Reid joins effort to stop postal closures

Senate Majority Leader Harry ReidHarry Mason ReidDems wonder if Sherrod Brown could be their magic man Nevada New Members 2019 Meet the lawyer Democrats call when it's recount time MORE (D-Nev.) has joined an effort to block the U.S. Postal Service from closing dozens of processing centers, increasing the odds of a congressional debate over postal operations this month.

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Reid joined a letter sent last month by 50 other senators urging senior Senate appropriators to include a one-year moratorium on postal closures in any stopgap deal to fund the government.

Government funding expires at the end of the month, and agreeing to keep the government running will be atop the to-do list for both the House and the Senate when lawmakers return to Washington next week.

Reid’s backing of the efforts to stop the shuttering of mail processing facilities adds another wrinkle to those negotiations.

The expiration of the Export-Import Bank and potential administrative action from President Obama on immigration could also complicate government funding negotiations, weeks before lawmakers face voters in November.

The Postal Service said this summer that it would start consolidating as many as 82 processing facilities at the beginning of 2015, on top of the 141 the agency has already shut down in recent years.

Postal officials argue that the consolidations will help them save hundreds of millions of dollars a year and streamline USPS operations.

The agency lost $2 billion in its most recent quarter, despite a jump in revenue. Postmaster General Patrick Donahoe has repeatedly urged Congress to come together on a broader restructuring of postal operations, but leading proposals in both chambers have stalled.

Lawmakers such as Sens. Bernie SandersBernard (Bernie) SandersOvernight Health Care: Drug industry nervous about Grassley | CDC warns public not to eat romaine lettuce | Sanders unveils new drug pricing bill Sanders and Khanna have a plan to lower your drug prices 2020 Democrats challenge Trump's use of troops at Mexico border MORE (I-Vt.), Jon TesterJonathan (Jon) TesterBanking panel showcases 2020 Dems Cortez Masto poised to become DSCC chair Mellman: The triumph of partisanship MORE (D-Mont.) and Tammy BaldwinTammy Suzanne BaldwinSchumer reelected as Senate Democratic Leader Number of LGBT lawmakers in Congress hits double digits Senate GOP readies for leadership reshuffle MORE (D-Wis.) say the increased revenue illustrate that the USPS shouldn’t be cutting facilities so aggressively.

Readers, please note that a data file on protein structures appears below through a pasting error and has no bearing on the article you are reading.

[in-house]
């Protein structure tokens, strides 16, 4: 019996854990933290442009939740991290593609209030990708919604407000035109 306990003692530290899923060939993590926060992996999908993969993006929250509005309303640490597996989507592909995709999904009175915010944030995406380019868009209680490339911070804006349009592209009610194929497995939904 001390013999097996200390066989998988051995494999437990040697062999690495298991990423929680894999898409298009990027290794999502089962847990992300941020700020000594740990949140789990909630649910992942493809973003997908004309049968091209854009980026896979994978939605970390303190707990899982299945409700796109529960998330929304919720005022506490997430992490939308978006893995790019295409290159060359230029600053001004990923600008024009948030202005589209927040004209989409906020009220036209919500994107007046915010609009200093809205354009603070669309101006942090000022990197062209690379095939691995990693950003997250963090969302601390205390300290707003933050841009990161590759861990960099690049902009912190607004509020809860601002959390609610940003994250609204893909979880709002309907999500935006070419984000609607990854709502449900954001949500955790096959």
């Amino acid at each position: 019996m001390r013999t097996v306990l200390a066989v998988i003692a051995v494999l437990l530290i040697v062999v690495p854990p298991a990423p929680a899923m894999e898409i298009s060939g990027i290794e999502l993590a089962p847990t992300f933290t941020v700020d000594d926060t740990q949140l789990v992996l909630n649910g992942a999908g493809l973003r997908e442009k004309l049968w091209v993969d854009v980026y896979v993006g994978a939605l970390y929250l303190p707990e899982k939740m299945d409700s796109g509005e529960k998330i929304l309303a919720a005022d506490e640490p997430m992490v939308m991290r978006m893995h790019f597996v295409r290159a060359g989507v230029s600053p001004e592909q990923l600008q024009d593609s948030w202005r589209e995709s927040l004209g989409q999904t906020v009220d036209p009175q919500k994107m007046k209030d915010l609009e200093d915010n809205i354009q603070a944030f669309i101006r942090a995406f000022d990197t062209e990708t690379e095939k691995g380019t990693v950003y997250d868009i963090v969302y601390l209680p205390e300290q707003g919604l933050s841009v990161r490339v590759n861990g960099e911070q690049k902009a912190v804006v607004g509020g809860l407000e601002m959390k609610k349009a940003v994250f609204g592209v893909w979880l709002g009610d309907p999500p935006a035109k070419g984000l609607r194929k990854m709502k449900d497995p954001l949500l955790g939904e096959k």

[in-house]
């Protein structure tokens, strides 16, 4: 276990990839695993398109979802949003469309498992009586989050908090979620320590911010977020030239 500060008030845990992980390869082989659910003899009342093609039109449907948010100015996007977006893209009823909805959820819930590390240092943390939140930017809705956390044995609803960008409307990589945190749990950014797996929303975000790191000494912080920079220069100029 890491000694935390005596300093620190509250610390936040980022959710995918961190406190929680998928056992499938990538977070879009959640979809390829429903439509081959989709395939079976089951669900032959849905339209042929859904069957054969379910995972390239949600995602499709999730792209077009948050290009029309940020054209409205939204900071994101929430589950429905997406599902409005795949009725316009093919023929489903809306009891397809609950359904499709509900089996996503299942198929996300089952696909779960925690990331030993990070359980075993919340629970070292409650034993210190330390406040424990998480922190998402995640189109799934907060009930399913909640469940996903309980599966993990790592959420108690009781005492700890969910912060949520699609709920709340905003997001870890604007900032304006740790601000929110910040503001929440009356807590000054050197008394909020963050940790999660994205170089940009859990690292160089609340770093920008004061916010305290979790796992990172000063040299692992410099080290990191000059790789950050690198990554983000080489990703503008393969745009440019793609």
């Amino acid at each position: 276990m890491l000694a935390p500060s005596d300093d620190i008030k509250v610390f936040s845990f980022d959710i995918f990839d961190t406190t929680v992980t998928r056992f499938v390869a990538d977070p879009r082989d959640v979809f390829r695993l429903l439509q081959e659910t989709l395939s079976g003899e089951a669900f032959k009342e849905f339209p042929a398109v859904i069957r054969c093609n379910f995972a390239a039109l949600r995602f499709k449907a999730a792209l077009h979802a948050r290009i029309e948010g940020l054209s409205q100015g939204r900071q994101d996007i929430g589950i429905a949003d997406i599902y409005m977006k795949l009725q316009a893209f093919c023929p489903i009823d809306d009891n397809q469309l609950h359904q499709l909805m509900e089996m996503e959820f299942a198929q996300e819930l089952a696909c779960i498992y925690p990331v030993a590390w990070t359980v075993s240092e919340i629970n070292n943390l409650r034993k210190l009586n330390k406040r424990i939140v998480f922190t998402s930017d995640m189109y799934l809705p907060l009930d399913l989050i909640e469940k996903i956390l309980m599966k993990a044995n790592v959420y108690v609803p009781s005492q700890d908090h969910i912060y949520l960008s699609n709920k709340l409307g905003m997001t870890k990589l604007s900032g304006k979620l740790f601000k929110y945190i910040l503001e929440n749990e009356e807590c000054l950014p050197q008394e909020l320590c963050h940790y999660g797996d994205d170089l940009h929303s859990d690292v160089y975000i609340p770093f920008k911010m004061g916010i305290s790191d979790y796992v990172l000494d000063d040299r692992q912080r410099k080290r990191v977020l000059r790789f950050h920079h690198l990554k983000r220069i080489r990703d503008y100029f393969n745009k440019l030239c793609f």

The three senators spearheaded the August letter seeking to attach a moratorium to a spending bill, an effort joined by Democrats mostly and a handful of prominent Republicans.

“This wave of closures will directly impact 37 states across our nation, and more importantly, the citizens who count on the Postal Service to be reliable,” the senators wrote.

But both the Postal Service and Sen. Tom CarperThomas (Tom) Richard CarperOvernight Health Care: Top Trump refugee official taking new HHS job | Tom Price joins new Georgia governor's transition | FDA tobacco crackdown draws ire from the right Company hiked price for opioid overdose treatment 600 percent: Senate report Overnight Energy: Trump to nominate Wheeler as EPA chief | House votes to remove protections for gray wolves | Lawmakers aim to pass disaster funds for California fires MORE (Del.), one of the leading Democrats working on a broader postal reform measure, have made clear that they’ll fight against an effort to tie government funding to the moratorium.

Dave Partenheimer, a spokesman for the Postal Service, said last month that the agency was “disappointed by the recent effort to block our ongoing initiative to remove excess capacity from our mail processing network.”

“It would be unfortunate if this action were to impede our current progress,” Partenheimer added.

In a statement of his own, Carper, the chairman of the Senate Homeland Security Committee, warned his colleagues against measures like the moratorium and urged them to work with him on a larger overhaul.

Carper crafted a postal reform bill with Sen. Tom CoburnThomas (Tom) Allen CoburnThe Hill's Morning Report — Presented by PhRMA — Worries grow about political violence as midterms approach President Trump’s war on federal waste American patients face too many hurdles in regard to health-care access MORE (R-Okla.) that passed his committee but has since stalled.

“This latest round of closures isn’t the first time the U.S. Postal Service has had to implement potentially damaging cost-cutting measures on its own in order to reduce costs,” Carper said last month. “In the absence of comprehensive postal reform, it probably won’t be the last.”

“If my colleagues want to address these concerns for the long-haul, I urge them to join me this September as we continue our efforts to fix the serious, but solvable, financial challenges facing the Postal Service,” the Delaware Democrat added.